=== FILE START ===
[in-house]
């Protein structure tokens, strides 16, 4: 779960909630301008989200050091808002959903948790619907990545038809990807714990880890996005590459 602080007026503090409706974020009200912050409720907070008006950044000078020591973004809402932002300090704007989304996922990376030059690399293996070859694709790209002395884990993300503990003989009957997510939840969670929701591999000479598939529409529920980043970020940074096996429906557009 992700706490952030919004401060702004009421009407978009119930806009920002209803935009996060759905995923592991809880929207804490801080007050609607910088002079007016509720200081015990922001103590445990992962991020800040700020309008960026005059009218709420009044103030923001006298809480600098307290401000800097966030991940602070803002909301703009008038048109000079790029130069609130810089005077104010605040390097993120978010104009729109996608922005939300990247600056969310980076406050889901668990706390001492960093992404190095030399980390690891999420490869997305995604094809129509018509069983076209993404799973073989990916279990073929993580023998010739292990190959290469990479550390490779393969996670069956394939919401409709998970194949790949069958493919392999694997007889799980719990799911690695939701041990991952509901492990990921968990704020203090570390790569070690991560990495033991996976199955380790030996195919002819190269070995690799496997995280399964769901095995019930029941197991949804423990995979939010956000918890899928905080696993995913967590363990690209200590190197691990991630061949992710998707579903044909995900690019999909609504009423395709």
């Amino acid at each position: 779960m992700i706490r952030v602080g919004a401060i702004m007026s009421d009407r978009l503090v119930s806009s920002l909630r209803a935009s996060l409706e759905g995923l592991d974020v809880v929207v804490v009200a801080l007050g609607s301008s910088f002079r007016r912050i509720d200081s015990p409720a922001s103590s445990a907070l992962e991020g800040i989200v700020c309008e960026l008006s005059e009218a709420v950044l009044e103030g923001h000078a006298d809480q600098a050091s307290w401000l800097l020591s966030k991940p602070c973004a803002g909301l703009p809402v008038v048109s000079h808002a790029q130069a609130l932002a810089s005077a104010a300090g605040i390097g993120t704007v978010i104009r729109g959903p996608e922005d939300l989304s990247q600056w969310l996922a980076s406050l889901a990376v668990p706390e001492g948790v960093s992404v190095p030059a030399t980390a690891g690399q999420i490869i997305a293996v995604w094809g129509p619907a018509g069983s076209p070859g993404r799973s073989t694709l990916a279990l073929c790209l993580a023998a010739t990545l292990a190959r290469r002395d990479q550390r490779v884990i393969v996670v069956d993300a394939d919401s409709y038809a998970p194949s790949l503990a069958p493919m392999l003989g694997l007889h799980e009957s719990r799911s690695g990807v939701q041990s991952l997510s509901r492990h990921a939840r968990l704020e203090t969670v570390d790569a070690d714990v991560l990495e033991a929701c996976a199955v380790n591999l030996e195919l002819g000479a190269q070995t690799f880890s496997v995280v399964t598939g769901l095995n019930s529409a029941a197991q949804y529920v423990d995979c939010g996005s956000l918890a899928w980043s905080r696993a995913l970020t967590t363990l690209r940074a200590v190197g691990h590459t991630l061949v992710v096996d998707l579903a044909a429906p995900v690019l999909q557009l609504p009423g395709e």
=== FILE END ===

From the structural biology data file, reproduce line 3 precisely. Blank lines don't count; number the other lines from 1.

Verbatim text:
């Amino acid at each position: 779960m992700i706490r952030v602080g919004a401060i702004m007026s009421d009407r978009l503090v119930s806009s920002l909630r209803a935009s996060l409706e759905g995923l592991d974020v809880v929207v804490v009200a801080l007050g609607s301008s910088f002079r007016r912050i509720d200081s015990p409720a922001s103590s445990a907070l992962e991020g800040i989200v700020c309008e960026l008006s005059e009218a709420v950044l009044e103030g923001h000078a006298d809480q600098a050091s307290w401000l800097l020591s966030k991940p602070c973004a803002g909301l703009p809402v008038v048109s000079h808002a790029q130069a609130l932002a810089s005077a104010a300090g605040i390097g993120t704007v978010i104009r729109g959903p996608e922005d939300l989304s990247q600056w969310l996922a980076s406050l889901a990376v668990p706390e001492g948790v960093s992404v190095p030059a030399t980390a690891g690399q999420i490869i997305a293996v995604w094809g129509p619907a018509g069983s076209p070859g993404r799973s073989t694709l990916a279990l073929c790209l993580a023998a010739t990545l292990a190959r290469r002395d990479q550390r490779v884990i393969v996670v069956d993300a394939d919401s409709y038809a998970p194949s790949l503990a069958p493919m392999l003989g694997l007889h799980e009957s719990r799911s690695g990807v939701q041990s991952l997510s509901r492990h990921a939840r968990l704020e203090t969670v570390d790569a070690d714990v991560l990495e033991a929701c996976a199955v380790n591999l030996e195919l002819g000479a190269q070995t690799f880890s496997v995280v399964t598939g769901l095995n019930s529409a029941a197991q949804y529920v423990d995979c939010g996005s956000l918890a899928w980043s905080r696993a995913l970020t967590t363990l690209r940074a200590v190197g691990h590459t991630l061949v992710v096996d998707l579903a044909a429906p995900v690019l999909q557009l609504p009423g395709e």